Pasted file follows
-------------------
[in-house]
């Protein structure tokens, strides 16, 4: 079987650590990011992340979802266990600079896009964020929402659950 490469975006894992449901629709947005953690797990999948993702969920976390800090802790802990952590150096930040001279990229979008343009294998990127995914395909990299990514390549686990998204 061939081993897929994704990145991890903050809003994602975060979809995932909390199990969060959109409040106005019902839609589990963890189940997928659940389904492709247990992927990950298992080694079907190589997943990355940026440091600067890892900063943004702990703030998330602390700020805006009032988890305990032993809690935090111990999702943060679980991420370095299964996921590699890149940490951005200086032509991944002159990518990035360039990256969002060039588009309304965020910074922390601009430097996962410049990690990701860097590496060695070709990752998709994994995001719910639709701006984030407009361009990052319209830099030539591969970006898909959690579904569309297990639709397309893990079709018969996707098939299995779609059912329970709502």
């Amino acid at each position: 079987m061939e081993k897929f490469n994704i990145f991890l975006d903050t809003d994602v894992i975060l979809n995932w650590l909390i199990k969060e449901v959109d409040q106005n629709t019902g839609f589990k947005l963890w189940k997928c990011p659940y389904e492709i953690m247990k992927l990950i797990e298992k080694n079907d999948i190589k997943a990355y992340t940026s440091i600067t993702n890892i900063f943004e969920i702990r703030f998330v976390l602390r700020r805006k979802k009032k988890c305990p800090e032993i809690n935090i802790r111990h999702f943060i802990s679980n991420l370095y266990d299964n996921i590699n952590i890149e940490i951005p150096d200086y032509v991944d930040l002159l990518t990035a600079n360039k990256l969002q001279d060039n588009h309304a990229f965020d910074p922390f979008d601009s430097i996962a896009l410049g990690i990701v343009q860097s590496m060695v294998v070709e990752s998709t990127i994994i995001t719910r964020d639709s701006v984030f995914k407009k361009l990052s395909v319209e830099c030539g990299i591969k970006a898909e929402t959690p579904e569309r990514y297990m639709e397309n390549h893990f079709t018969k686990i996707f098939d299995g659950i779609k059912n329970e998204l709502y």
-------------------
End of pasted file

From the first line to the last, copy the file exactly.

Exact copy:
[in-house]
């Protein structure tokens, strides 16, 4: 079987650590990011992340979802266990600079896009964020929402659950 490469975006894992449901629709947005953690797990999948993702969920976390800090802790802990952590150096930040001279990229979008343009294998990127995914395909990299990514390549686990998204 061939081993897929994704990145991890903050809003994602975060979809995932909390199990969060959109409040106005019902839609589990963890189940997928659940389904492709247990992927990950298992080694079907190589997943990355940026440091600067890892900063943004702990703030998330602390700020805006009032988890305990032993809690935090111990999702943060679980991420370095299964996921590699890149940490951005200086032509991944002159990518990035360039990256969002060039588009309304965020910074922390601009430097996962410049990690990701860097590496060695070709990752998709994994995001719910639709701006984030407009361009990052319209830099030539591969970006898909959690579904569309297990639709397309893990079709018969996707098939299995779609059912329970709502």
């Amino acid at each position: 079987m061939e081993k897929f490469n994704i990145f991890l975006d903050t809003d994602v894992i975060l979809n995932w650590l909390i199990k969060e449901v959109d409040q106005n629709t019902g839609f589990k947005l963890w189940k997928c990011p659940y389904e492709i953690m247990k992927l990950i797990e298992k080694n079907d999948i190589k997943a990355y992340t940026s440091i600067t993702n890892i900063f943004e969920i702990r703030f998330v976390l602390r700020r805006k979802k009032k988890c305990p800090e032993i809690n935090i802790r111990h999702f943060i802990s679980n991420l370095y266990d299964n996921i590699n952590i890149e940490i951005p150096d200086y032509v991944d930040l002159l990518t990035a600079n360039k990256l969002q001279d060039n588009h309304a990229f965020d910074p922390f979008d601009s430097i996962a896009l410049g990690i990701v343009q860097s590496m060695v294998v070709e990752s998709t990127i994994i995001t719910r964020d639709s701006v984030f995914k407009k361009l990052s395909v319209e830099c030539g990299i591969k970006a898909e929402t959690p579904e569309r990514y297990m639709e397309n390549h893990f079709t018969k686990i996707f098939d299995g659950i779609k059912n329970e998204l709502y």